Photographs by Neil Van.

I had never heard Shakey Graves before walking into the Danforth Music Hall in Toronto on November 8.  I knew the name from this year’s Osheaga Festival, but I never ventured to go check him out.

Last night’s gig would have passed me by in a similar fashion was it not for the recommendation of my esteemed colleague Sarah Rix.  I had been bed-ridden with some cold/flu-like plague for a week so I was hoping the trek to the Music Hall wouldn’t be a total waste of time.  But I wasn’t expecting to enjoy it as much as I did.

The show sold out well in advance of the actual day, something that baffled me until about halfway through his set.  Despite getting little, if any, radio play, the Austin based Alejandro Rose-Garcia has quickly gathered a rabid following via rabid touring and what turns out to be a pretty awesome stage presence.

While the stage was set up for a full band, I worried that after two solo songs the night would be like another Ed Sheeran/Passenger gig, which would be fine when I’m not sick and there are no seats.  The other problem with the solo bits was the crowd chatter that became obvious.

The venue was packed early and that roar that followed the dimming of the lights for Shakey Graves’ set time defied the roughly 1500 people there, sounding more like 15,000.  But when he started playing, a lot of people just started talking.  There was probably a contingent of people who saw him at Osheaga or this year’s TURF and then wanted to recall the sunny day, forgetting they weren’t at the back of a field in a park.

After a few solo tracks, a drummer emerged and proceeded to batter the life out of his drumkit for a bunch of songs, kicking off with “Roll the Bones”, not a Rush cover, but something more like a Keep On Your Mean Side-era Kills stormer that shut everyone around me up in what was easily my highlight of the night.

Throughout the course of the night, and he would end as he began, with a solo set, Shakey Graves was a loose, veritable blast, proving himself quite entertaining and entertainingly filthy performer that made me laugh, dance a bit, and made some of the gentlemen behind me openly and loudly question their sexuality.  It didn’t feel like a rock concert per se, more massive house party with a versatile house band.  The variety was surprising and impressive.  Alejandro’s guitar playing was impressive and the chemistry between Rose-Garcia and his drummer and their theatrics especially for their finales was obvious.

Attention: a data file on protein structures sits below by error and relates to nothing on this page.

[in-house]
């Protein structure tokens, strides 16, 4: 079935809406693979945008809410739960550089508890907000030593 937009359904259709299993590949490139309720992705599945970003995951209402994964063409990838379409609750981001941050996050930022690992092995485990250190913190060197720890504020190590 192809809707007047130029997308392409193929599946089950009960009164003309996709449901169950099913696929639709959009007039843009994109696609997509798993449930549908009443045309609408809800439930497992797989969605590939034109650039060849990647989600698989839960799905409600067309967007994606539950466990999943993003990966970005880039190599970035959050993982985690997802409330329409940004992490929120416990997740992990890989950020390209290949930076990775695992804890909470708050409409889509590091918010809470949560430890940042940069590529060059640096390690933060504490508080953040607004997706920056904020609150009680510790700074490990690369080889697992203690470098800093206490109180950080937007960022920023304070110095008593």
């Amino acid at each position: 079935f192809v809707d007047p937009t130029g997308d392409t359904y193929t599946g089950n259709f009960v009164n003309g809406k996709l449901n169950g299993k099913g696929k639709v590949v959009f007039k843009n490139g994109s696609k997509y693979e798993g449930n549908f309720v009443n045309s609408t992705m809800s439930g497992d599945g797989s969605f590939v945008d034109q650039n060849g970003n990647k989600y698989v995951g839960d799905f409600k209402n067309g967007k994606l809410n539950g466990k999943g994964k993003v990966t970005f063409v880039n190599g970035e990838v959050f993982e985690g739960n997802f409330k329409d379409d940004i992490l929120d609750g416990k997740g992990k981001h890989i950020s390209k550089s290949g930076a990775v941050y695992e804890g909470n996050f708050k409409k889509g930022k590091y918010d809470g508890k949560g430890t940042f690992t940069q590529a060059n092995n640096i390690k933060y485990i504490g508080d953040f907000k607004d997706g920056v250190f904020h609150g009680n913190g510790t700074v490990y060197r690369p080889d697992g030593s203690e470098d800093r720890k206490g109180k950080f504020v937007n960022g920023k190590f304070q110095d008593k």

On top of great songs, he gave us bad advice, showed off some hilarious ambidexterity and told us death and dick jokes.  Was it how I expected the end of my weekend to go?  No, but I don’t think I expected my weekend to end on such a high note and I am thankful to Miss Rix.  The only real drawback of the evening was the chatty crowd, but I’d be lying if I said I wasn’t amused by the gents behind me.

Not only did I get blown away by the headliner, I got seduced by the opening act too.  Nashville’s Those Darlins were already in progress when I walked into the venue, but their garage rock with just a barely there hint of country was fierce and a nice surprise making me happy I got to the venue early.  With some better sound mixing and their own crowd, they will be packing this place on their own soon I hope.